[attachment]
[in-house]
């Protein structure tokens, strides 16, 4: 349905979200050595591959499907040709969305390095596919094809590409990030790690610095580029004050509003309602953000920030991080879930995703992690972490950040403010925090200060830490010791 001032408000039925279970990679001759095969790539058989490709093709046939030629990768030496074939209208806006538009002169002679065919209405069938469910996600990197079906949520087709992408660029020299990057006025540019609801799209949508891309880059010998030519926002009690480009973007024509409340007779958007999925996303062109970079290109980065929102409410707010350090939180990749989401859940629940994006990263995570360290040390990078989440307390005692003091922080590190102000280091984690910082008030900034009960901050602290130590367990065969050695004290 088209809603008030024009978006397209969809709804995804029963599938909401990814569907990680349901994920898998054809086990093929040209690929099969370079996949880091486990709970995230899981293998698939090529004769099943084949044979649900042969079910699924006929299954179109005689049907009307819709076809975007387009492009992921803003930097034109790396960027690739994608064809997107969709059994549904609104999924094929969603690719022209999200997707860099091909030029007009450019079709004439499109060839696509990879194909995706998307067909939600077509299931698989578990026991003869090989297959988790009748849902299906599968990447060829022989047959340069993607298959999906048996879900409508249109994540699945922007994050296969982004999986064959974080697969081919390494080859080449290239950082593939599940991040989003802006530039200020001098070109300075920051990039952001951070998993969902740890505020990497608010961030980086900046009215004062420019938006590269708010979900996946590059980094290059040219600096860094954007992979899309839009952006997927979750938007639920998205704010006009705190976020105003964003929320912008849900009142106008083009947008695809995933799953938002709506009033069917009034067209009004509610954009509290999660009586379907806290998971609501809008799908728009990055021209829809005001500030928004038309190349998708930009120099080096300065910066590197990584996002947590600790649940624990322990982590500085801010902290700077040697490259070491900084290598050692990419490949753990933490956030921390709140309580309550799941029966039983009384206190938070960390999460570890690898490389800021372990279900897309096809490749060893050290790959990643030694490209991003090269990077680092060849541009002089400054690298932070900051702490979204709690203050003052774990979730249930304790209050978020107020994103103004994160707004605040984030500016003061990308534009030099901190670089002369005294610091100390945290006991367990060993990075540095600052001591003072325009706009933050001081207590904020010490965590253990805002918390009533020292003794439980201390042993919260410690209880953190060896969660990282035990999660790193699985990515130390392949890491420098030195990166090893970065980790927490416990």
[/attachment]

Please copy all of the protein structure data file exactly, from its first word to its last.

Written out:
[in-house]
């Protein structure tokens, strides 16, 4: 349905979200050595591959499907040709969305390095596919094809590409990030790690610095580029004050509003309602953000920030991080879930995703992690972490950040403010925090200060830490010791 001032408000039925279970990679001759095969790539058989490709093709046939030629990768030496074939209208806006538009002169002679065919209405069938469910996600990197079906949520087709992408660029020299990057006025540019609801799209949508891309880059010998030519926002009690480009973007024509409340007779958007999925996303062109970079290109980065929102409410707010350090939180990749989401859940629940994006990263995570360290040390990078989440307390005692003091922080590190102000280091984690910082008030900034009960901050602290130590367990065969050695004290 088209809603008030024009978006397209969809709804995804029963599938909401990814569907990680349901994920898998054809086990093929040209690929099969370079996949880091486990709970995230899981293998698939090529004769099943084949044979649900042969079910699924006929299954179109005689049907009307819709076809975007387009492009992921803003930097034109790396960027690739994608064809997107969709059994549904609104999924094929969603690719022209999200997707860099091909030029007009450019079709004439499109060839696509990879194909995706998307067909939600077509299931698989578990026991003869090989297959988790009748849902299906599968990447060829022989047959340069993607298959999906048996879900409508249109994540699945922007994050296969982004999986064959974080697969081919390494080859080449290239950082593939599940991040989003802006530039200020001098070109300075920051990039952001951070998993969902740890505020990497608010961030980086900046009215004062420019938006590269708010979900996946590059980094290059040219600096860094954007992979899309839009952006997927979750938007639920998205704010006009705190976020105003964003929320912008849900009142106008083009947008695809995933799953938002709506009033069917009034067209009004509610954009509290999660009586379907806290998971609501809008799908728009990055021209829809005001500030928004038309190349998708930009120099080096300065910066590197990584996002947590600790649940624990322990982590500085801010902290700077040697490259070491900084290598050692990419490949753990933490956030921390709140309580309550799941029966039983009384206190938070960390999460570890690898490389800021372990279900897309096809490749060893050290790959990643030694490209991003090269990077680092060849541009002089400054690298932070900051702490979204709690203050003052774990979730249930304790209050978020107020994103103004994160707004605040984030500016003061990308534009030099901190670089002369005294610091100390945290006991367990060993990075540095600052001591003072325009706009933050001081207590904020010490965590253990805002918390009533020292003794439980201390042993919260410690209880953190060896969660990282035990999660790193699985990515130390392949890491420098030195990166090893970065980790927490416990």